Projecting success: creating a business as your class project can earn you success inside and outside school walls
Want to start a business and get college credit too? Do it as a class project. In a college setting, you get feedback and can revise your plan. Some students even take it a step further, turning their projects into real-life businesses.
Luke Skurman, 25, conceived of College Prowler, a publisher of over 200 guides to different colleges (including information on the local atmosphere, campus dining and so on), as an undergraduate class project while he was majoring in business administration with an emphasis in entrepreneurship. A junior-year course at Pittsburgh's Carnegie Mellon University required him to develop a business plan, so Skurman hashed out the idea with his professor. "We thought we would collect information [for the guides] and have an ad-based revenue model," says Skurman. Instead, his professor advised him to offer a product he could sell more readily, like the book itself.
After getting an A on the project and modifying the plan throughout his senior year, Skurman recruited CMU friends Christina Koshzow, 25; Joey Rahimi, 26; and Christopher Mason, 26; as well as University of Pittsburgh alum Omid Gohari, 24, to help officially found the business upon his graduation in 2002. Their varied degrees--ranging from economics to communications--were assets. In 2005, College Prowler (www.collegeprowler.com) expects revenue to grow more than tenfold.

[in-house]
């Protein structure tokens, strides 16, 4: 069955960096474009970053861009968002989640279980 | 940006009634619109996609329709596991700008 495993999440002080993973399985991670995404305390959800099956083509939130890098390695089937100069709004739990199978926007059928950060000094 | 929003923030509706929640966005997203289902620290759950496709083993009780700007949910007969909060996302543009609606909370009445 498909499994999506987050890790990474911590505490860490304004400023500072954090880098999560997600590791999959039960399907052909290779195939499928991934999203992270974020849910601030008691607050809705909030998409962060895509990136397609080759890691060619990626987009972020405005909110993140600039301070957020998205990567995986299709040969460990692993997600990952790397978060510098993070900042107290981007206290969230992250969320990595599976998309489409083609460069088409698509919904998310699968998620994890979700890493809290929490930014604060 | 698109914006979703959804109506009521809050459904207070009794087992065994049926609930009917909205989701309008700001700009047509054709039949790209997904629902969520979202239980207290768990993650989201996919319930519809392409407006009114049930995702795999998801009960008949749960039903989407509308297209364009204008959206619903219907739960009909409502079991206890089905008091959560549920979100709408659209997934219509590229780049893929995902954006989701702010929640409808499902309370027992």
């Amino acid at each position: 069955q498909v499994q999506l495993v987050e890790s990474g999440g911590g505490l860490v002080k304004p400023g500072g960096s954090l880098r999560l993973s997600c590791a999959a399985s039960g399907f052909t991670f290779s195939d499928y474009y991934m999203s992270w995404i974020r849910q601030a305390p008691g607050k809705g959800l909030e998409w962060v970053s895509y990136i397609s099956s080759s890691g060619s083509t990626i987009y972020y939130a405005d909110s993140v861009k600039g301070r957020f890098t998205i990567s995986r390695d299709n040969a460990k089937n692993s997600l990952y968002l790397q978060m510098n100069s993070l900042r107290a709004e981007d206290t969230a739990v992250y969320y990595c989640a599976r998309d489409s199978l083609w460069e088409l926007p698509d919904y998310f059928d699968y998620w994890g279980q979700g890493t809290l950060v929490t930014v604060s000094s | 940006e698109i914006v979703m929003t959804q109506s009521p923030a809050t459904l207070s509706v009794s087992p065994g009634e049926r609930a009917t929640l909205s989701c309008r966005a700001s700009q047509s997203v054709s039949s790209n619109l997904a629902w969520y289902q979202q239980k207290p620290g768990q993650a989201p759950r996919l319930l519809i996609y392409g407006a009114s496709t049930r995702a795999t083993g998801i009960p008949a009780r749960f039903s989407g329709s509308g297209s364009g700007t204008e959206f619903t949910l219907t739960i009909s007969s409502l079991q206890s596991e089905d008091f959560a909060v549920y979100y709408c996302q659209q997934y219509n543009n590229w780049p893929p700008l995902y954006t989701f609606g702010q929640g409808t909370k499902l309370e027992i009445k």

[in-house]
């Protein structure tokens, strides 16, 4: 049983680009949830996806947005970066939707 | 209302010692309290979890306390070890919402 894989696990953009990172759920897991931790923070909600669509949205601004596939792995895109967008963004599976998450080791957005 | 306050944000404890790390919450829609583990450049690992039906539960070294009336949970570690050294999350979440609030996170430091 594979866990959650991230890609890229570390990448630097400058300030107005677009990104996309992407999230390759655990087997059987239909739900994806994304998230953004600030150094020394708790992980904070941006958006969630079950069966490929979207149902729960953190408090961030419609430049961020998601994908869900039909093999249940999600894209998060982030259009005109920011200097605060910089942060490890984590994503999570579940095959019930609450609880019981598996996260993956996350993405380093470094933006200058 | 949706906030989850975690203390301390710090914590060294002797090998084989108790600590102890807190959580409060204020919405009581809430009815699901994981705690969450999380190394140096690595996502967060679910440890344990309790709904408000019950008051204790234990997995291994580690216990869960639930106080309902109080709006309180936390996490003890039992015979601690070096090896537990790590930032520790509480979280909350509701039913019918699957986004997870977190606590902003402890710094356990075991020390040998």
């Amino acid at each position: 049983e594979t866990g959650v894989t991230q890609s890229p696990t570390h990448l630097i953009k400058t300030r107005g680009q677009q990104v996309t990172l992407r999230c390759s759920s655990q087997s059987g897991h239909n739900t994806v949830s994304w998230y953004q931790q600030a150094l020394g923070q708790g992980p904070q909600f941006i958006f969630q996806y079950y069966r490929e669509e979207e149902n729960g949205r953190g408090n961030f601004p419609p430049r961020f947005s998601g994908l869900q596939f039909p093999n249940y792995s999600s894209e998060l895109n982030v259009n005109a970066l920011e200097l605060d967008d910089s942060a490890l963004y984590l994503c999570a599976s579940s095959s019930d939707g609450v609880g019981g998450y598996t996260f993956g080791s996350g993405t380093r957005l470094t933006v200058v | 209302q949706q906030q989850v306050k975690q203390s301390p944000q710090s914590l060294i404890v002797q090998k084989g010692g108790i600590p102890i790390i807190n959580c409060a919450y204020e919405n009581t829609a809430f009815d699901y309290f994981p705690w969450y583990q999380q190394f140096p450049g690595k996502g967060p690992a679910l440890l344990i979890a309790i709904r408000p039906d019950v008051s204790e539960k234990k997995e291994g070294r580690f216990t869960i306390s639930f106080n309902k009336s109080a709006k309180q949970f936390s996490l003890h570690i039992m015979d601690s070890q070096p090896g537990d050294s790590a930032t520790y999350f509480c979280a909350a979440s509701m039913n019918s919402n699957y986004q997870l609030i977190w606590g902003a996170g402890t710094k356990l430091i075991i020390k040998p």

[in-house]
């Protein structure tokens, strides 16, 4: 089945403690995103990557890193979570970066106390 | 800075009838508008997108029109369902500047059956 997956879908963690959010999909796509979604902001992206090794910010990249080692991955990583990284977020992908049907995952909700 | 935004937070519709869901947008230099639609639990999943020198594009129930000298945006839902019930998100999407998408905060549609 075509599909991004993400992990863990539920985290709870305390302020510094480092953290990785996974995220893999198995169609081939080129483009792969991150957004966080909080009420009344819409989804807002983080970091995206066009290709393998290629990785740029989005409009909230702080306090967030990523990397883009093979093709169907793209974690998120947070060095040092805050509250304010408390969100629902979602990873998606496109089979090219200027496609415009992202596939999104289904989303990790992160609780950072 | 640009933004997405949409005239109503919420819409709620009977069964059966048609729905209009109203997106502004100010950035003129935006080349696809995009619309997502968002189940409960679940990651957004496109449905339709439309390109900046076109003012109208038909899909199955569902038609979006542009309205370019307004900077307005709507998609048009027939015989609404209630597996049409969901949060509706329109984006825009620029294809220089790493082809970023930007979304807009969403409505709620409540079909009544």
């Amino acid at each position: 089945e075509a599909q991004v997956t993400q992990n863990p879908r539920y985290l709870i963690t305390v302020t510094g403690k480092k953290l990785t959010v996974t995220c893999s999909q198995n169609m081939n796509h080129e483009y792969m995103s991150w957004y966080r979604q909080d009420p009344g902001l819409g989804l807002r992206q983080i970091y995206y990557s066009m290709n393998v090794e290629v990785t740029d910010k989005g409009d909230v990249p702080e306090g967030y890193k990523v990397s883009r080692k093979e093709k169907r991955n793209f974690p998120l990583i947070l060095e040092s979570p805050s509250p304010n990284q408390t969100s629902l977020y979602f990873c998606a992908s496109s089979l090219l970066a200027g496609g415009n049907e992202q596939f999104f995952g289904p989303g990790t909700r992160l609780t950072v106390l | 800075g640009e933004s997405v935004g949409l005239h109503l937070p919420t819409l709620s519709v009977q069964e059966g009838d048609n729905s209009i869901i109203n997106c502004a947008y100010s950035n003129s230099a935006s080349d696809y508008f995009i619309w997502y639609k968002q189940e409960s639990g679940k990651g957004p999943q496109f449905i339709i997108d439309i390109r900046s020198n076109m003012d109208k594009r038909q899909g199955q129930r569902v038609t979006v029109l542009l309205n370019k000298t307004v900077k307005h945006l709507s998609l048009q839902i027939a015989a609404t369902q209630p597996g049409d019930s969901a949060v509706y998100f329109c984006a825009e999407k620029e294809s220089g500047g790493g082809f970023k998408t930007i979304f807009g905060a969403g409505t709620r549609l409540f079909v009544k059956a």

Even if you don't get an A, you don't have to forego the idea. For example, Frederick Smith, founder of FedEx, initially got a C on his class project for the now-behemoth company. So an average grade doesn't automatically equal failure. Jennifer Kushell, co-author with Scott M. Kaufman of Secrets of the Young & Successful, advises students who receive lower grades to ask their professors why. Was it the project's feasibility? The work you put in? Learn what you need to improve from the feedback.
Also, use on-campus resources like mentorship programs, incubators and so on to help take your classroom business project to the real world. College Prowler, for instance, secured reduced-rate incubator space from a professor and mentor who was also president of a local incubator. "Use your professors as resources--[for] the respect they command in the business community," says Kushell.
In all your excitement, don't overlook the challenges. Fred Kiesner, professor of management at the College of Business Administration at Loyola Marymount University in Los Angeles, cautions both undergraduates and graduates to consider the realities before jumping ahead.
Do you have enough startup capital? Being young and without business experience can make it hard to get funding, says Kiesner. Do you know enough about the real business world to move forward? Use class time to seek out qualified teammates (not just friends), set realistic goals for securing funding, and research the industry in which you hope to start your business to see if you'll really like being part of it.